John Wells Profiles 1949

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Artwork details

Artist
John Wells 1907–2000
Title
Profiles
Date 1949
Medium Oil paint and graphite on wood
Dimensions Support: 279 x 368 mm
Collection
Tate
Acquisition Bequeathed by Miss E.M. Hodgkins 1977
Reference
T02232
Not on display

Catalogue entry

John Wells born 1907

T02232 Profiles 1949

Oil and pencil on panel 279 x 368 (11 x 14 1/2)

Inscriptions: Back, over partially obscured earlier work, 'John Wells | FEB 1949'
Label, 'No. 6 PROFILES | JOHN WELLS | Anchor Studio | Trewarveneth | NEWLYN'

Bequeathed by Miss E.M. Hodgkins 1977

Profiles has a thick, though fairly smooth, white ground, characteristic of much of John Wells's work. Equally typical is the use of both oil paint and pencil in the execution of the picture and the achievement, through varied paint applications and abrasion, of a delicately textured surface. This concentration upon surface quality and delight in materials was evident in the work of many St. Ives artists and derives, principally, from Ben Nicholson's technique of scraping hardboard with a razor blade. The textural quality is further enhanced by Wells's use of different tones of only one, or perhaps two, grey-green colours applied in different densities. While the right-hand profile is incised through the paint to expose the ground beneath and the central profile is painted in black oil, much of the design, including the shading of the left-hand face, is executed in pencil. The parabolic turning form which suggests the cheek of the left-hand face is seen in many of Wells's works and derives from the work of Gabo and from mathematical models such as those illustrated in Moholy-Nagy's The New Vision.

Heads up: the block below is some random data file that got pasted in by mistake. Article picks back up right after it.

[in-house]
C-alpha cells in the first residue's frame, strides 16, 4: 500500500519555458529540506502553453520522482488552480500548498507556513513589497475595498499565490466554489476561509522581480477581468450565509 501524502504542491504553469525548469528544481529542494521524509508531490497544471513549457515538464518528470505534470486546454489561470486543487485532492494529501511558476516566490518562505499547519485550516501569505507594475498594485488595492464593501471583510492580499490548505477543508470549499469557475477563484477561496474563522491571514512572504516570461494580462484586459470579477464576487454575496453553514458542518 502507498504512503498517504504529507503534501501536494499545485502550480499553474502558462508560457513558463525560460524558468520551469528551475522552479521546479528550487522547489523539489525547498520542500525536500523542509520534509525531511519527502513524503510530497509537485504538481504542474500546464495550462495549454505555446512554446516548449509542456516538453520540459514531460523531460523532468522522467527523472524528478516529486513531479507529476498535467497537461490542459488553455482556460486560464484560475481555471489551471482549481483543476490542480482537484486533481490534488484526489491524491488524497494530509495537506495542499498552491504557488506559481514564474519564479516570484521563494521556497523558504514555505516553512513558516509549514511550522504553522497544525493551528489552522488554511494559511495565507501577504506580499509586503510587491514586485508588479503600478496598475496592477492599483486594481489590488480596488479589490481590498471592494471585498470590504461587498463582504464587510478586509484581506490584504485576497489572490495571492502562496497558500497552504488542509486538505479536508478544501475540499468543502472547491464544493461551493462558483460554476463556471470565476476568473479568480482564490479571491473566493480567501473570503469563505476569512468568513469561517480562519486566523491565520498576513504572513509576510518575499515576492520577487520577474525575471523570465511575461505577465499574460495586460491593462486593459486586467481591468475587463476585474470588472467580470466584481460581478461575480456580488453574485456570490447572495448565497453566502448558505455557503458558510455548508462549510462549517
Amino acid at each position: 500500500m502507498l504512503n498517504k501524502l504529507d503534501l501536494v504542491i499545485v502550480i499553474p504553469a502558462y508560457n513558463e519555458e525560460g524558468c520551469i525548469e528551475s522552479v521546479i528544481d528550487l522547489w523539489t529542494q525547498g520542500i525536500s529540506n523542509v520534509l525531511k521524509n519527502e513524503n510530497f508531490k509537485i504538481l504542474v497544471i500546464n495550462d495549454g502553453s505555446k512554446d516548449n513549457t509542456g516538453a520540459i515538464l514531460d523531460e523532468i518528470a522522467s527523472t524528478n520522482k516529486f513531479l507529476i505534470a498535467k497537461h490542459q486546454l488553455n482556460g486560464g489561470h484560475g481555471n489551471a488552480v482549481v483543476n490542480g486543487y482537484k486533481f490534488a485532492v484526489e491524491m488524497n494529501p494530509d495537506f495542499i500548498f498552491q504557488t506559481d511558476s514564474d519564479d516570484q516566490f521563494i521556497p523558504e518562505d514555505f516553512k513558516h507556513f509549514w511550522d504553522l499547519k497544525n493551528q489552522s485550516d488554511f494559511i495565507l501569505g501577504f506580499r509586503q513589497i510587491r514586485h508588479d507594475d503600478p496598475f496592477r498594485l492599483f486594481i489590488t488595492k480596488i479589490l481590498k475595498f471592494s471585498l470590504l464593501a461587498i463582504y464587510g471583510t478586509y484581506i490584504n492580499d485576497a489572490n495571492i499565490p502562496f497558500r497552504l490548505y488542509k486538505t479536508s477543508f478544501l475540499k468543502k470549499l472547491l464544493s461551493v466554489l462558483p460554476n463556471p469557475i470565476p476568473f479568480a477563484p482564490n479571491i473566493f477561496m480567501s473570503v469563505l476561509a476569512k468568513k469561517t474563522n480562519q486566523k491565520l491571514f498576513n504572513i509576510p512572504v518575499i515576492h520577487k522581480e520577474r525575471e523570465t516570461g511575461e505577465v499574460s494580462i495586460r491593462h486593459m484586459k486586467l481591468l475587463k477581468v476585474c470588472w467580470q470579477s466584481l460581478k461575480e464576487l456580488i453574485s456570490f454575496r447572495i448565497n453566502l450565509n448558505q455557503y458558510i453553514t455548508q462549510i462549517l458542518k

A number of drawn and incised straight lines serve to strengthen the composition and to suggest a setting for the three profiles. The use of a formal grid to generate an image is a common feature of Wells's work and can be seen in Aspiring Forms (T02231) and Painting, 1957 (T02234), for instance. According to the artist, Profiles was based upon an off-set drawing and traces of compositional lines, possibly from the transfer of the original design, are just visible in the two left-hand corners. The reverse of the board bears the traces of an earlier composition, in which the picture has been divided into five rectangular areas of differing sizes, in a similar way to his Variations, 1944. Within each compartment is an egg-like form which was particularly common in his work of the late 1940s. This 'triangular oval', Wells said, 'comes into a lot of things ... [and is] something to do with Barbara [Hepworth] ... a bit of sculptural form' (Lewis and Fox-Pitt, 1981).